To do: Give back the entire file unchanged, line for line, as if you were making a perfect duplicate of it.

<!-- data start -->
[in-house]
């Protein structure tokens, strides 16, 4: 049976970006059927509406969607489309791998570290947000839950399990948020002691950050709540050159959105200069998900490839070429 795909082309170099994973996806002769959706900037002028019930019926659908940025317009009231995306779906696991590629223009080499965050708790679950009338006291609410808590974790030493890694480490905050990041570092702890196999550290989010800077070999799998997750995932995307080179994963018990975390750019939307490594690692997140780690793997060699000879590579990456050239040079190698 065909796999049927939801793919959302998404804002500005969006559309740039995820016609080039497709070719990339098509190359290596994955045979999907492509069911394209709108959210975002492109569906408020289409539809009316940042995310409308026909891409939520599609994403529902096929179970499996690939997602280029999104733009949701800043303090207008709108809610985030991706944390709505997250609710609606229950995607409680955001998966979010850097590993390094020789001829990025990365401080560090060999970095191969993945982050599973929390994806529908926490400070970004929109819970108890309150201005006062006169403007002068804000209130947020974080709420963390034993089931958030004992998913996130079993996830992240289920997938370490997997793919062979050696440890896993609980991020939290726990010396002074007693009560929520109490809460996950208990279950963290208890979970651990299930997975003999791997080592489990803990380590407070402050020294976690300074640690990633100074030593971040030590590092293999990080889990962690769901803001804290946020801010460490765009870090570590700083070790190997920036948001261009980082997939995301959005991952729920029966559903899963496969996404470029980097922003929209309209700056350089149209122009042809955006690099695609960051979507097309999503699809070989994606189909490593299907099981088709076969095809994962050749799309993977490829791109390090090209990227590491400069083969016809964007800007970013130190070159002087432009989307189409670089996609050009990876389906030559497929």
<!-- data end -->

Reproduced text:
[in-house]
């Protein structure tokens, strides 16, 4: 049976970006059927509406969607489309791998570290947000839950399990948020002691950050709540050159959105200069998900490839070429 795909082309170099994973996806002769959706900037002028019930019926659908940025317009009231995306779906696991590629223009080499965050708790679950009338006291609410808590974790030493890694480490905050990041570092702890196999550290989010800077070999799998997750995932995307080179994963018990975390750019939307490594690692997140780690793997060699000879590579990456050239040079190698 065909796999049927939801793919959302998404804002500005969006559309740039995820016609080039497709070719990339098509190359290596994955045979999907492509069911394209709108959210975002492109569906408020289409539809009316940042995310409308026909891409939520599609994403529902096929179970499996690939997602280029999104733009949701800043303090207008709108809610985030991706944390709505997250609710609606229950995607409680955001998966979010850097590993390094020789001829990025990365401080560090060999970095191969993945982050599973929390994806529908926490400070970004929109819970108890309150201005006062006169403007002068804000209130947020974080709420963390034993089931958030004992998913996130079993996830992240289920997938370490997997793919062979050696440890896993609980991020939290726990010396002074007693009560929520109490809460996950208990279950963290208890979970651990299930997975003999791997080592489990803990380590407070402050020294976690300074640690990633100074030593971040030590590092293999990080889990962690769901803001804290946020801010460490765009870090570590700083070790190997920036948001261009980082997939995301959005991952729920029966559903899963496969996404470029980097922003929209309209700056350089149209122009042809955006690099695609960051979507097309999503699809070989994606189909490593299907099981088709076969095809994962050749799309993977490829791109390090090209990227590491400069083969016809964007800007970013130190070159002087432009989307189409670089996609050009990876389906030559497929």